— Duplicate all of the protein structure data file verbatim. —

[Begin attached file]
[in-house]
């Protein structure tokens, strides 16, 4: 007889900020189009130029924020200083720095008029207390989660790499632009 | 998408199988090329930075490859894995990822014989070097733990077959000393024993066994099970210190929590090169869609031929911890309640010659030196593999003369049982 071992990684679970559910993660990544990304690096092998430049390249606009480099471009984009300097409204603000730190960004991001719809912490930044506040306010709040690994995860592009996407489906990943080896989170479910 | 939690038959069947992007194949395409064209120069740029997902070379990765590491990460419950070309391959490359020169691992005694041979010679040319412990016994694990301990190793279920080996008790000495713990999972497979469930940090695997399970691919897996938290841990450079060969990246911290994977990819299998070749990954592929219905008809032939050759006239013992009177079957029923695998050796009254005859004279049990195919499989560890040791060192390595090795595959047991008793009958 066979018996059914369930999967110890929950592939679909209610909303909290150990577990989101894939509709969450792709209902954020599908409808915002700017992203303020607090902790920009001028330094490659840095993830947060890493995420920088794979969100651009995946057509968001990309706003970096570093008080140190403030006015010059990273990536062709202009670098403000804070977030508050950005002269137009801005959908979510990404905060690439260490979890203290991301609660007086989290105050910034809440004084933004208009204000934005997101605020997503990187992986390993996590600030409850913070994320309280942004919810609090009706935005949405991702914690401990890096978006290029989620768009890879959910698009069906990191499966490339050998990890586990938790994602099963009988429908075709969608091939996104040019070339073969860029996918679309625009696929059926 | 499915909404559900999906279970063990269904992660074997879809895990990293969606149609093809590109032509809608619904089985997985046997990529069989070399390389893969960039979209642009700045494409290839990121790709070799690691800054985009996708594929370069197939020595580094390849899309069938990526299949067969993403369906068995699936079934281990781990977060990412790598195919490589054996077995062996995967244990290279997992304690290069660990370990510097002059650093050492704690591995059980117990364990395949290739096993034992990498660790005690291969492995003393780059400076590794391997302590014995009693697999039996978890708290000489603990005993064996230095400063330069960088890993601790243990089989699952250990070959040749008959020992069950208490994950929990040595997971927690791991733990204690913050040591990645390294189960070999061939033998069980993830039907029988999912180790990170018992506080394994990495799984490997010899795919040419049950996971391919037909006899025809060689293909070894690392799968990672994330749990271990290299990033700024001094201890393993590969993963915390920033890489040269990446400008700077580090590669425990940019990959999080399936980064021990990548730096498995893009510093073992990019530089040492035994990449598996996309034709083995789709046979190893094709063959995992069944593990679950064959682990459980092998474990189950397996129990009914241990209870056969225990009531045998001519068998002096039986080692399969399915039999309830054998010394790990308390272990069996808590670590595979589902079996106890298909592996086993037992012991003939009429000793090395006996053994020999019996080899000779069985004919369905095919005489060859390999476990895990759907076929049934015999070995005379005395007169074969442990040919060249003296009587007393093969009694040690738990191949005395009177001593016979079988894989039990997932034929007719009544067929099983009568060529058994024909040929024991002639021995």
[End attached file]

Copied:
[in-house]
């Protein structure tokens, strides 16, 4: 007889900020189009130029924020200083720095008029207390989660790499632009 | 998408199988090329930075490859894995990822014989070097733990077959000393024993066994099970210190929590090169869609031929911890309640010659030196593999003369049982 071992990684679970559910993660990544990304690096092998430049390249606009480099471009984009300097409204603000730190960004991001719809912490930044506040306010709040690994995860592009996407489906990943080896989170479910 | 939690038959069947992007194949395409064209120069740029997902070379990765590491990460419950070309391959490359020169691992005694041979010679040319412990016994694990301990190793279920080996008790000495713990999972497979469930940090695997399970691919897996938290841990450079060969990246911290994977990819299998070749990954592929219905008809032939050759006239013992009177079957029923695998050796009254005859004279049990195919499989560890040791060192390595090795595959047991008793009958 066979018996059914369930999967110890929950592939679909209610909303909290150990577990989101894939509709969450792709209902954020599908409808915002700017992203303020607090902790920009001028330094490659840095993830947060890493995420920088794979969100651009995946057509968001990309706003970096570093008080140190403030006015010059990273990536062709202009670098403000804070977030508050950005002269137009801005959908979510990404905060690439260490979890203290991301609660007086989290105050910034809440004084933004208009204000934005997101605020997503990187992986390993996590600030409850913070994320309280942004919810609090009706935005949405991702914690401990890096978006290029989620768009890879959910698009069906990191499966490339050998990890586990938790994602099963009988429908075709969608091939996104040019070339073969860029996918679309625009696929059926 | 499915909404559900999906279970063990269904992660074997879809895990990293969606149609093809590109032509809608619904089985997985046997990529069989070399390389893969960039979209642009700045494409290839990121790709070799690691800054985009996708594929370069197939020595580094390849899309069938990526299949067969993403369906068995699936079934281990781990977060990412790598195919490589054996077995062996995967244990290279997992304690290069660990370990510097002059650093050492704690591995059980117990364990395949290739096993034992990498660790005690291969492995003393780059400076590794391997302590014995009693697999039996978890708290000489603990005993064996230095400063330069960088890993601790243990089989699952250990070959040749008959020992069950208490994950929990040595997971927690791991733990204690913050040591990645390294189960070999061939033998069980993830039907029988999912180790990170018992506080394994990495799984490997010899795919040419049950996971391919037909006899025809060689293909070894690392799968990672994330749990271990290299990033700024001094201890393993590969993963915390920033890489040269990446400008700077580090590669425990940019990959999080399936980064021990990548730096498995893009510093073992990019530089040492035994990449598996996309034709083995789709046979190893094709063959995992069944593990679950064959682990459980092998474990189950397996129990009914241990209870056969225990009531045998001519068998002096039986080692399969399915039999309830054998010394790990308390272990069996808590670590595979589902079996106890298909592996086993037992012991003939009429000793090395006996053994020999019996080899000779069985004919369905095919005489060859390999476990895990759907076929049934015999070995005379005395007169074969442990040919060249003296009587007393093969009694040690738990191949005395009177001593016979079988894989039990997932034929007719009544067929099983009568060529058994024909040929024991002639021995």